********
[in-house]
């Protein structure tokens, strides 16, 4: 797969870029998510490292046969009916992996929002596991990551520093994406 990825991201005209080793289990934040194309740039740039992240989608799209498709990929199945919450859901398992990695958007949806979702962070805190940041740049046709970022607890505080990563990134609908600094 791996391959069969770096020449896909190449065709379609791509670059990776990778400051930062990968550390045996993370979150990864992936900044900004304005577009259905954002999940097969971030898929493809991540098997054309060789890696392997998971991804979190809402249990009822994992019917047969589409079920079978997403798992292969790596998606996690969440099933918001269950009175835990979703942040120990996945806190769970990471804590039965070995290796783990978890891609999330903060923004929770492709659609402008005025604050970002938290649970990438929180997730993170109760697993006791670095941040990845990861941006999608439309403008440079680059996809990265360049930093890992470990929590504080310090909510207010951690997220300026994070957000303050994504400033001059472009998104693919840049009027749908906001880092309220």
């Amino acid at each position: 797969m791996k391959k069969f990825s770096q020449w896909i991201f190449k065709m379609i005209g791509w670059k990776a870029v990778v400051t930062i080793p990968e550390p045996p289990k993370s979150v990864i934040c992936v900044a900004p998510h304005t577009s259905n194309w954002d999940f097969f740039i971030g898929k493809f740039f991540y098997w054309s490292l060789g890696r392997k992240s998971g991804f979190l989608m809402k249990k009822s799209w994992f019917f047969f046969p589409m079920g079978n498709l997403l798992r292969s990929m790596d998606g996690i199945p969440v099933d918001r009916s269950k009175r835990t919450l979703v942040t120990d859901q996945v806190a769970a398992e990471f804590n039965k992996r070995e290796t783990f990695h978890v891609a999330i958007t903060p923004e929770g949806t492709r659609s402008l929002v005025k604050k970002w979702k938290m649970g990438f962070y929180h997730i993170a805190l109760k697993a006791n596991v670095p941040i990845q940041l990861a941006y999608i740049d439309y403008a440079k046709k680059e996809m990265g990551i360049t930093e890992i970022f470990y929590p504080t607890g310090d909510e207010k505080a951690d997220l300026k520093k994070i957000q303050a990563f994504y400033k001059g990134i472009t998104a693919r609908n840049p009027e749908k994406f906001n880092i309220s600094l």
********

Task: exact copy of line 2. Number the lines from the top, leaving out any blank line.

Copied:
């Protein structure tokens, strides 16, 4: 797969870029998510490292046969009916992996929002596991990551520093994406 990825991201005209080793289990934040194309740039740039992240989608799209498709990929199945919450859901398992990695958007949806979702962070805190940041740049046709970022607890505080990563990134609908600094 791996391959069969770096020449896909190449065709379609791509670059990776990778400051930062990968550390045996993370979150990864992936900044900004304005577009259905954002999940097969971030898929493809991540098997054309060789890696392997998971991804979190809402249990009822994992019917047969589409079920079978997403798992292969790596998606996690969440099933918001269950009175835990979703942040120990996945806190769970990471804590039965070995290796783990978890891609999330903060923004929770492709659609402008005025604050970002938290649970990438929180997730993170109760697993006791670095941040990845990861941006999608439309403008440079680059996809990265360049930093890992470990929590504080310090909510207010951690997220300026994070957000303050994504400033001059472009998104693919840049009027749908906001880092309220």